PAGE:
(Literary Masterpieces, Volume 20)

In Moneyball: The Art of Winning an Unfair Game, Michael Lewis offers a behind-the-scenes account of how the Oakland Athletics (A’s) major-league baseball team has outplayed wealthier teams with much bigger payrolls. Accompanying the A’s during their 2002 run to the Western Division championship, Lewis focuses his attention on the efforts and background of the team’s unorthodox general manager, Billy Beane, and on Beane’s staff, especially Paul DePodesta, a Harvard-educated “number cruncher.”

The problem faced by Beane and the general managers of other small-market teams is how to compete with large-market teams that can outspend them by a wide margin in the quest for high-priced players. In Beane’s case, Oakland’s payroll was less than half that of the New York Yankees, Seattle Mariners, or Texas Rangers. The A’s, however, had stunning regular-season success in 2002. In exploring their solution, Lewis dissects Beane’s history, strategies, and style. Lewis also looks at the influence of sabermetrics, that is, the detailed statistical analysis of baseball fomented by selected fans but resisted, until recently, by the major-league establishment.

More specifically, Lewis looks at the role of pioneer sabermetrician Bill James, one of DePodesta’s guiding influences. Finally, Lewis describes in detail two examples of how key personnel decisions made by the A’s allowed the team to reap substantial benefits from players discarded by other teams. These lines of inquiry lead Lewis to conclude that the success of the A’s is owed to their elevation of objective (or rational) business-oriented solutions over subjective (unempirical and antiquantitative) subservience to the orthodoxies of organized baseball. This advantage in systematic knowledge enables the A’s to exploit market soft spots and avoid overvalued commodities in the quest for a winning combination of players. Obviously, Lewis’s book has as much to do with business prowess as it does with baseball know-how.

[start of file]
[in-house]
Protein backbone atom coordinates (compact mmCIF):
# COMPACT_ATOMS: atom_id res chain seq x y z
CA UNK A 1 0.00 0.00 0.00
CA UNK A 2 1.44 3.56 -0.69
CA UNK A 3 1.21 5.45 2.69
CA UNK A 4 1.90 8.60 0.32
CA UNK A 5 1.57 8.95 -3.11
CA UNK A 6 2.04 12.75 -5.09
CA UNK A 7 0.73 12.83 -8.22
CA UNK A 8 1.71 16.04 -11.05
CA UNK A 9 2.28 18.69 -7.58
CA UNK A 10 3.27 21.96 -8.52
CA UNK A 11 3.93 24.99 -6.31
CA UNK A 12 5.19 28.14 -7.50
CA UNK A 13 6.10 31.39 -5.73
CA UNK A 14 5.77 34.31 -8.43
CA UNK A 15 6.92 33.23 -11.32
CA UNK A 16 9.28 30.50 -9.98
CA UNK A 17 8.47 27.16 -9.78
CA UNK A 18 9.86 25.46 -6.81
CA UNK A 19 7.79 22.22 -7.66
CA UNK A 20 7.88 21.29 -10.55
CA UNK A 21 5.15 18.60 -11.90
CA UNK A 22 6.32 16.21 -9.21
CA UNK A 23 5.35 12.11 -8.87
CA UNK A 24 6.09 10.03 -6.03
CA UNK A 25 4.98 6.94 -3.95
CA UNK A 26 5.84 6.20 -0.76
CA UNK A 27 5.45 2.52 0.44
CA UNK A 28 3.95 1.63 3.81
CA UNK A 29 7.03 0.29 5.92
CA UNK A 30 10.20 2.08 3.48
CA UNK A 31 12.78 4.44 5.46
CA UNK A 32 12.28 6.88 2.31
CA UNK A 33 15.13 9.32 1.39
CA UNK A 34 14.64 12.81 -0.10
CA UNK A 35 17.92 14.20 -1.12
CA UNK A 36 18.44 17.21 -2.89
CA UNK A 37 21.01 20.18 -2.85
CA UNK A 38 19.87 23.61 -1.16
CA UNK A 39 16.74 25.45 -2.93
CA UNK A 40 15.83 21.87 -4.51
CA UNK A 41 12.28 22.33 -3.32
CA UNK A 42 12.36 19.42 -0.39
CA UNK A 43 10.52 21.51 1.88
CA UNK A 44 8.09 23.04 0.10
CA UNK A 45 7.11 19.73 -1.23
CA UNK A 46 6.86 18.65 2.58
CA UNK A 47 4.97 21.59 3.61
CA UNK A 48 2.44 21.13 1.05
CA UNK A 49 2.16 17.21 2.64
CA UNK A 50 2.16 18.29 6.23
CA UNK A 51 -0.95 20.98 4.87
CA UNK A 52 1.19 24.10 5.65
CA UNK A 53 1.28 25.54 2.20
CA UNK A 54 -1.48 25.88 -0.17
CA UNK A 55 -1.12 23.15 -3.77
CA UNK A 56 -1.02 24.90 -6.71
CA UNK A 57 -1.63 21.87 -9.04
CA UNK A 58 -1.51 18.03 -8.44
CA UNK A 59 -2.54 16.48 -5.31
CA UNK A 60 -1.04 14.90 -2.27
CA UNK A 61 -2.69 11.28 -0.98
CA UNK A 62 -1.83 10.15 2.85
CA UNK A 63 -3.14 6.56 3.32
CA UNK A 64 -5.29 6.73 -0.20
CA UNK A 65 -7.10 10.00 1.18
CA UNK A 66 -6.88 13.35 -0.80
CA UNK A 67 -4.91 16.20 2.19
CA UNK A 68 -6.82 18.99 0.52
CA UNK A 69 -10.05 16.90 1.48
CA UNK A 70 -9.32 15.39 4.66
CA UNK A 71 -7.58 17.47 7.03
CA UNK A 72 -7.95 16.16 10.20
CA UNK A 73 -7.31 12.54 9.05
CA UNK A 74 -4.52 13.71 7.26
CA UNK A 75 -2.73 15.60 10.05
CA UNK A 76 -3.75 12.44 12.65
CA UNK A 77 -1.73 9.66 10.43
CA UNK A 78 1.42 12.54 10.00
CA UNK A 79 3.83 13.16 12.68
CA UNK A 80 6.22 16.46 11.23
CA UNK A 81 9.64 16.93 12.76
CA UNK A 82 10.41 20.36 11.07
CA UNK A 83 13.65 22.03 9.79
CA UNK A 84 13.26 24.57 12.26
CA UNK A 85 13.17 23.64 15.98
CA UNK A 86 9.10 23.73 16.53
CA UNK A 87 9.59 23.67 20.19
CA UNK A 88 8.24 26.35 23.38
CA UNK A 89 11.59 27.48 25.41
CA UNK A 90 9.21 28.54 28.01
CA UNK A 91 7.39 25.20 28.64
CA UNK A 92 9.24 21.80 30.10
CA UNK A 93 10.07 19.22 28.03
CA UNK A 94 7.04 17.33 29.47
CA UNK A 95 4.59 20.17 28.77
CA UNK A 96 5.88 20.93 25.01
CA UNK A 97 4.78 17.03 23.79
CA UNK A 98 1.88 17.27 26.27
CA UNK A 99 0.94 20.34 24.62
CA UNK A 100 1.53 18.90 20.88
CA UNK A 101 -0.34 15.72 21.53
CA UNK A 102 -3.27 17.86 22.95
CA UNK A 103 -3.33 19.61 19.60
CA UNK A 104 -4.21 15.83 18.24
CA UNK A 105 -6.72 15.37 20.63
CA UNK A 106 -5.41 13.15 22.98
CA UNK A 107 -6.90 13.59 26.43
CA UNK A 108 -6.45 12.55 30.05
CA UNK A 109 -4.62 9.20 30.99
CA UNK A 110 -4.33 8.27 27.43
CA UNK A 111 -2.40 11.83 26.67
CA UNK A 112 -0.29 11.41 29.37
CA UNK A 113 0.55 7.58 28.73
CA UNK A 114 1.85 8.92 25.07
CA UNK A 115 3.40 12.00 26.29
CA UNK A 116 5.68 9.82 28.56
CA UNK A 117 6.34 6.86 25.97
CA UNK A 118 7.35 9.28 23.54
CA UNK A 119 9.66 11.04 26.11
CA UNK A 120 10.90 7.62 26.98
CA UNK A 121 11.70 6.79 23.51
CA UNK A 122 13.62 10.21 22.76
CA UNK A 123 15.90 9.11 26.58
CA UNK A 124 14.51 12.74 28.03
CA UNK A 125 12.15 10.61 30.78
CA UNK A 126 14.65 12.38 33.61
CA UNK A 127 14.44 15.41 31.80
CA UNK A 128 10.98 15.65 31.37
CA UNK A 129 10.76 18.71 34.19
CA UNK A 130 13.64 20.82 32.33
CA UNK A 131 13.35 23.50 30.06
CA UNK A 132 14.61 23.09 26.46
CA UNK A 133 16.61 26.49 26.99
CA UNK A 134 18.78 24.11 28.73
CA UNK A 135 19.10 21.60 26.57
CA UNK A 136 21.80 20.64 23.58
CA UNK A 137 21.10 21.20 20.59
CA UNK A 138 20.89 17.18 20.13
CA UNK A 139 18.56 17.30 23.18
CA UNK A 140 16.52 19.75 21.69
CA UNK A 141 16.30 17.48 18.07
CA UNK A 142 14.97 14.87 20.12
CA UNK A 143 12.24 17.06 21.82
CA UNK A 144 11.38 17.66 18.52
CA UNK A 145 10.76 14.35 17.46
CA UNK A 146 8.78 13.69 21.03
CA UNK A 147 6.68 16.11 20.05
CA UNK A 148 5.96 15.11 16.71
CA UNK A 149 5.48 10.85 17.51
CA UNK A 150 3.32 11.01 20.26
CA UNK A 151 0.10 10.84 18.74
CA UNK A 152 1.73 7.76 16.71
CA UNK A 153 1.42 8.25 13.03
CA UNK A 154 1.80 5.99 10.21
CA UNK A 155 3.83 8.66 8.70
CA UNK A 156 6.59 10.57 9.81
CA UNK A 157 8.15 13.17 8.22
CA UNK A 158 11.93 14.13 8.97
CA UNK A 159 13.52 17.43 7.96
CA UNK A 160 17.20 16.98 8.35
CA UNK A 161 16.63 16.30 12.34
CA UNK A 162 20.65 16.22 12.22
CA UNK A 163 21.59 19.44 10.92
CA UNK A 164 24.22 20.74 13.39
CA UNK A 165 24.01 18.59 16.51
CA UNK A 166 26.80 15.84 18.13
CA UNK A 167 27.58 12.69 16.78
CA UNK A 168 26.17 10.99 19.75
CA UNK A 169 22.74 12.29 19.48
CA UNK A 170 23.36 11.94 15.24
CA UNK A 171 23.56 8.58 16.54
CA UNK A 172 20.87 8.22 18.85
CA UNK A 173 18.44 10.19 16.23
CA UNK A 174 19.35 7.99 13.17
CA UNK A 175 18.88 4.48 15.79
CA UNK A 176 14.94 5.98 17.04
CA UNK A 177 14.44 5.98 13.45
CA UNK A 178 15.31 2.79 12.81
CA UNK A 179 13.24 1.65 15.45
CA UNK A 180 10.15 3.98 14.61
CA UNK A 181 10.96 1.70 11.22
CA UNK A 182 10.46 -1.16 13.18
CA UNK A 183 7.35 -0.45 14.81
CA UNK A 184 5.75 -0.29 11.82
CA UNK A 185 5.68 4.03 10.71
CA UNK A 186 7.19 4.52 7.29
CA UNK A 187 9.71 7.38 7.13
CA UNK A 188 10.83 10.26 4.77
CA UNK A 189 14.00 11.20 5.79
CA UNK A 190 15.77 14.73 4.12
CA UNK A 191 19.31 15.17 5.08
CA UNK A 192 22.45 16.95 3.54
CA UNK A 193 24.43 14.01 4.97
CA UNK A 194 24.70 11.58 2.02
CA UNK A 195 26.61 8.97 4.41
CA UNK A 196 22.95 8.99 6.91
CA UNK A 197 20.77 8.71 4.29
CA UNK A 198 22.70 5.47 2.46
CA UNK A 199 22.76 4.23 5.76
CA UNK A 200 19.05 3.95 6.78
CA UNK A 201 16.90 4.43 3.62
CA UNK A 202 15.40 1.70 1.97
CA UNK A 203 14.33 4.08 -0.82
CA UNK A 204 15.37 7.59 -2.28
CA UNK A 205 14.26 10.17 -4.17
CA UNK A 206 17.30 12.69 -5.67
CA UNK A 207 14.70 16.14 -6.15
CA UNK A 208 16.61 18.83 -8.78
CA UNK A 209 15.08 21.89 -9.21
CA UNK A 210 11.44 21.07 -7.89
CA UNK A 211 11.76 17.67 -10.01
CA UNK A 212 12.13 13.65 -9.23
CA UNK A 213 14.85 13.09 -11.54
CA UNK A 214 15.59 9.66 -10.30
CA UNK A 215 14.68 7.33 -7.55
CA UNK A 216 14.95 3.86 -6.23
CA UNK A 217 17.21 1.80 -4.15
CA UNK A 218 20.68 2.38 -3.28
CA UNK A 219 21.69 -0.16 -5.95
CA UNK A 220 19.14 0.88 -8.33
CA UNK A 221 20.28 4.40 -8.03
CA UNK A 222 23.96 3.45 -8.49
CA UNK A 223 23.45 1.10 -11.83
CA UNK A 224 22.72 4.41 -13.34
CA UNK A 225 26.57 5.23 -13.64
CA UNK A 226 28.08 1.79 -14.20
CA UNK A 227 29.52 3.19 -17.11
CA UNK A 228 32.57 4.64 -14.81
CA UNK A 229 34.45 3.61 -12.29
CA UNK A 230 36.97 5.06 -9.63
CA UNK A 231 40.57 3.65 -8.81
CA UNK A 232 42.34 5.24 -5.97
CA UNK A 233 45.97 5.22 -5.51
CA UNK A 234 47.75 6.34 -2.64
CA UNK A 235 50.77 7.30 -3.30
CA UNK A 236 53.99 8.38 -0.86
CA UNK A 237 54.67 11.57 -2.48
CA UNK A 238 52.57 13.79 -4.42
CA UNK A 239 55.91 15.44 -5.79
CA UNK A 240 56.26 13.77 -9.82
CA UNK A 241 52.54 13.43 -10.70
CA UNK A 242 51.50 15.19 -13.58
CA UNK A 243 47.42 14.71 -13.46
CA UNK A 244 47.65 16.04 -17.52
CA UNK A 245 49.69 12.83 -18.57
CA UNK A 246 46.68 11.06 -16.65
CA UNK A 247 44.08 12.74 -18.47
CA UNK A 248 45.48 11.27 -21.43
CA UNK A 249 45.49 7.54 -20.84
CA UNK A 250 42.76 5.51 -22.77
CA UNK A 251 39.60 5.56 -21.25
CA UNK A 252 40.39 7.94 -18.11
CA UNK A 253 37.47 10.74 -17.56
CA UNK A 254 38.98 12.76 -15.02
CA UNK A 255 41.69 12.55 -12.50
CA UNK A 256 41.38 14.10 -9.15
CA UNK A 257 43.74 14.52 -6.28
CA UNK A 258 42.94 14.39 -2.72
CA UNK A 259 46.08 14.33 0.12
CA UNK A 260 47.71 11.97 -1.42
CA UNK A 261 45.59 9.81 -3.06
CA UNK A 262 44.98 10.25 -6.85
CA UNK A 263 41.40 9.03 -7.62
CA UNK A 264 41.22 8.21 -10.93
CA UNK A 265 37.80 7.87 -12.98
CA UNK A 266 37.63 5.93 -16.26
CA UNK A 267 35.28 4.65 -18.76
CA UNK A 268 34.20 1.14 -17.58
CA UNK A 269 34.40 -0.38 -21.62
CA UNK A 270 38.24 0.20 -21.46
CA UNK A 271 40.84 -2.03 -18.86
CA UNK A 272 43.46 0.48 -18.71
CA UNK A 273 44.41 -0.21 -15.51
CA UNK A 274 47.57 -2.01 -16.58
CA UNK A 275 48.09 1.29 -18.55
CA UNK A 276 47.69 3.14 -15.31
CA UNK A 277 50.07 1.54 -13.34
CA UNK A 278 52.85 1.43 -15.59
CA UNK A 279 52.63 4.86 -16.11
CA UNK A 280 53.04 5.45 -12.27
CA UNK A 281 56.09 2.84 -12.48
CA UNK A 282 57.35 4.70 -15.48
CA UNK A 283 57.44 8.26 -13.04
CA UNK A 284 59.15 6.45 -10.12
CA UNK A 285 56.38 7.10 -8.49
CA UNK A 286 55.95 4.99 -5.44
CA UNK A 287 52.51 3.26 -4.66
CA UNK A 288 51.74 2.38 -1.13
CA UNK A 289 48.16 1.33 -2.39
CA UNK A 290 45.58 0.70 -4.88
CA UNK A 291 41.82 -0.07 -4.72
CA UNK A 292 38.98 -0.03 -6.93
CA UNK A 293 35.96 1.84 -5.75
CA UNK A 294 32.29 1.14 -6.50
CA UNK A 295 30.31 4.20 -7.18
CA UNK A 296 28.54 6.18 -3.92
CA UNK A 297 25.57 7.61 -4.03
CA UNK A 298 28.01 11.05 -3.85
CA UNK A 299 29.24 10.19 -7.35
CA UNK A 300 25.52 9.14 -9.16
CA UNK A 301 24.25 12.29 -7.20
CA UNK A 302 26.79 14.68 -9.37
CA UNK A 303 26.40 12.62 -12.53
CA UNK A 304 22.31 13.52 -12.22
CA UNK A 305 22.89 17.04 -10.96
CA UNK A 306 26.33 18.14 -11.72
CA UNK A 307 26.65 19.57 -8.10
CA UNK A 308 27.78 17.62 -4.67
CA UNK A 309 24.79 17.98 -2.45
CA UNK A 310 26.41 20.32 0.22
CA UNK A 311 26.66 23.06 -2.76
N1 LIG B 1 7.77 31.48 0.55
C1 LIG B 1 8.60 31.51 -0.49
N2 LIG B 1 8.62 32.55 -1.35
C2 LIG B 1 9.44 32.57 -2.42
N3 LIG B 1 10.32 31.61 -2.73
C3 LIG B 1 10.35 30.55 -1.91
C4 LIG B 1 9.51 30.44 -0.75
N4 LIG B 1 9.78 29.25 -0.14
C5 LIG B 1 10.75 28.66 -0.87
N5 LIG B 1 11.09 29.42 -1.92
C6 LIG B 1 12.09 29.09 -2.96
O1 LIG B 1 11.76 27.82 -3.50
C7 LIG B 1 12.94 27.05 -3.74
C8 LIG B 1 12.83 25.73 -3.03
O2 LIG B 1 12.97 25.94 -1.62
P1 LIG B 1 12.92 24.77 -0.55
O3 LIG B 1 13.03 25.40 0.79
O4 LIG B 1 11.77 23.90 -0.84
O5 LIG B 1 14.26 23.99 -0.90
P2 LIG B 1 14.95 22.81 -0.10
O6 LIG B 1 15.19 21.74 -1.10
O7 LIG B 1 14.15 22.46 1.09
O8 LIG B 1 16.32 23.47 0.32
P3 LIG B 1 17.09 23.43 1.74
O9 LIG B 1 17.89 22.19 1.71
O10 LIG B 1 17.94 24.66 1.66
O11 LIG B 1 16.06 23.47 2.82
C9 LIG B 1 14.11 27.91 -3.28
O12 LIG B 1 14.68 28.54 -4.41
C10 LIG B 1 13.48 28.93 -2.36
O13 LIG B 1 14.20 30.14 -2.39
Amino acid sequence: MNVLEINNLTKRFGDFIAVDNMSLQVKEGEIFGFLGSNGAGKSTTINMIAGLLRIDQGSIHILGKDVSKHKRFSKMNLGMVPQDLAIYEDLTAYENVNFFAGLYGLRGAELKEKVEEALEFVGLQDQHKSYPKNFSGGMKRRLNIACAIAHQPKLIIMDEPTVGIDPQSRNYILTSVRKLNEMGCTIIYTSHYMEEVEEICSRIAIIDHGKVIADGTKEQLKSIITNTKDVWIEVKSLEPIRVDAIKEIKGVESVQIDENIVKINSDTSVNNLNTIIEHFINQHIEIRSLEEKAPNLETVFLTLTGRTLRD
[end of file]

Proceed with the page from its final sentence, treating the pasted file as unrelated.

Billy Beane’s personal history is integrally related to his approach as general manager of the A’s. Beane was a first-round pick of the New York Mets in the free-agent draft of 1980. His raw tools as a high school player (especially his running speed, batting power, and throwing arm) were such that the Mets considered making him the very first pick in the draft over Darryl Strawberry, who would go on to be a sparkplug for the 1986 world championship Mets team. In Beane’s case, there were already ominous signs of failure. His high school batting average had plummeted by his senior year, and he did not deal well with adversity, launching into temper tantrums after strikeouts and struggling to adjust to the changing patterns of opposing pitchers. In addition, Beane was not enthusiastic about playing professional ball as opposed to attending college. In the end, a sizable bonus swayed him to sign with the Mets.

The results were, in terms of his playing career, frustrating. Beane struggled mightily, even in the minor leagues. His raw tools were good enough to give him a shot in the major leagues as a fringe utility player, but by 1993 he had opted to pursue a career in Oakland’s front office instead. He ultimately became General Manager Sandy Alderson’s assistant, inheriting Alderson’s scientific approach to the game as well as his appreciation of bases on balls and the importance of on-base percentage. When Alderson moved on, Beane became the general manager. He not only continued in Alderson’s footsteps but also heartily reinforced his predecessor’s wisdom, with references to his own failed career as a player.

As a player, Beane had lacked discipline at the plate, striking out in bunches and rarely walking. His attitude had also predicted failure. Finally, Beane had been signed out of high school. This gave scouts far less data on his abilities than they had for college players. For Beane, ability to make solid contact would trump the more spectacular tools. A player’s makeup would be of paramount consideration. College players would be preferred to high schoolers. These priorities put Beane into conflict with much of his organization. A’s scouts still drooled over young stallions and undervalued less flashy players. Coaches craved speed and were infatuated with the stolen base. Part of Beane’s task, therefore, was to give solid organizational expression to his philosophy. This he did by making the on-field management completely subordinate to the front office.

The unorthodox nature of Beane’s approach would prove to be advantageous in the quest to outdo other teams in various transactions. These teams still primarily...

(The entire section is 1907 words.)